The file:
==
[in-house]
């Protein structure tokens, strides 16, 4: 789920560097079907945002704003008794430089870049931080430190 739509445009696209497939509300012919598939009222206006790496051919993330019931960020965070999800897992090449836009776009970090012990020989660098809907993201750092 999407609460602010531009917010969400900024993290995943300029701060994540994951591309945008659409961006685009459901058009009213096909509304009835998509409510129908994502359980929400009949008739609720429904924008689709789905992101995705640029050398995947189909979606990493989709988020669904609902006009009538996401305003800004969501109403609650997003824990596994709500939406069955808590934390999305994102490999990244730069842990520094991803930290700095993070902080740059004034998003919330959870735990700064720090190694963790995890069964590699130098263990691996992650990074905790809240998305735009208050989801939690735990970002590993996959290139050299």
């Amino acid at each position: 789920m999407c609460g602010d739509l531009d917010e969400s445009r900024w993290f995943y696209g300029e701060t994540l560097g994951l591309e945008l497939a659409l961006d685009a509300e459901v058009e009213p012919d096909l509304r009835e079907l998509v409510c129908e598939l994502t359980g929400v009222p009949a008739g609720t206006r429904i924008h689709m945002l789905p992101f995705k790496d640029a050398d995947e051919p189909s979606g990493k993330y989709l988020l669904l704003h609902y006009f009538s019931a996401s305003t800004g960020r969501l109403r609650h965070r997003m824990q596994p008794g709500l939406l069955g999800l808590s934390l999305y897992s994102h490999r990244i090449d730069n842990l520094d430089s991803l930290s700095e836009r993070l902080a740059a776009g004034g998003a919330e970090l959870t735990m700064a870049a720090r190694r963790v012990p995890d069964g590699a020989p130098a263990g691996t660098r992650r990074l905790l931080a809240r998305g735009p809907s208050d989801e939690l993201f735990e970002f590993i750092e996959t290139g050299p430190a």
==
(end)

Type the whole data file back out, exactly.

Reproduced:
[in-house]
């Protein structure tokens, strides 16, 4: 789920560097079907945002704003008794430089870049931080430190 739509445009696209497939509300012919598939009222206006790496051919993330019931960020965070999800897992090449836009776009970090012990020989660098809907993201750092 999407609460602010531009917010969400900024993290995943300029701060994540994951591309945008659409961006685009459901058009009213096909509304009835998509409510129908994502359980929400009949008739609720429904924008689709789905992101995705640029050398995947189909979606990493989709988020669904609902006009009538996401305003800004969501109403609650997003824990596994709500939406069955808590934390999305994102490999990244730069842990520094991803930290700095993070902080740059004034998003919330959870735990700064720090190694963790995890069964590699130098263990691996992650990074905790809240998305735009208050989801939690735990970002590993996959290139050299």
């Amino acid at each position: 789920m999407c609460g602010d739509l531009d917010e969400s445009r900024w993290f995943y696209g300029e701060t994540l560097g994951l591309e945008l497939a659409l961006d685009a509300e459901v058009e009213p012919d096909l509304r009835e079907l998509v409510c129908e598939l994502t359980g929400v009222p009949a008739g609720t206006r429904i924008h689709m945002l789905p992101f995705k790496d640029a050398d995947e051919p189909s979606g990493k993330y989709l988020l669904l704003h609902y006009f009538s019931a996401s305003t800004g960020r969501l109403r609650h965070r997003m824990q596994p008794g709500l939406l069955g999800l808590s934390l999305y897992s994102h490999r990244i090449d730069n842990l520094d430089s991803l930290s700095e836009r993070l902080a740059a776009g004034g998003a919330e970090l959870t735990m700064a870049a720090r190694r963790v012990p995890d069964g590699a020989p130098a263990g691996t660098r992650r990074l905790l931080a809240r998305g735009p809907s208050d989801e939690l993201f735990e970002f590993i750092e996959t290139g050299p430190a």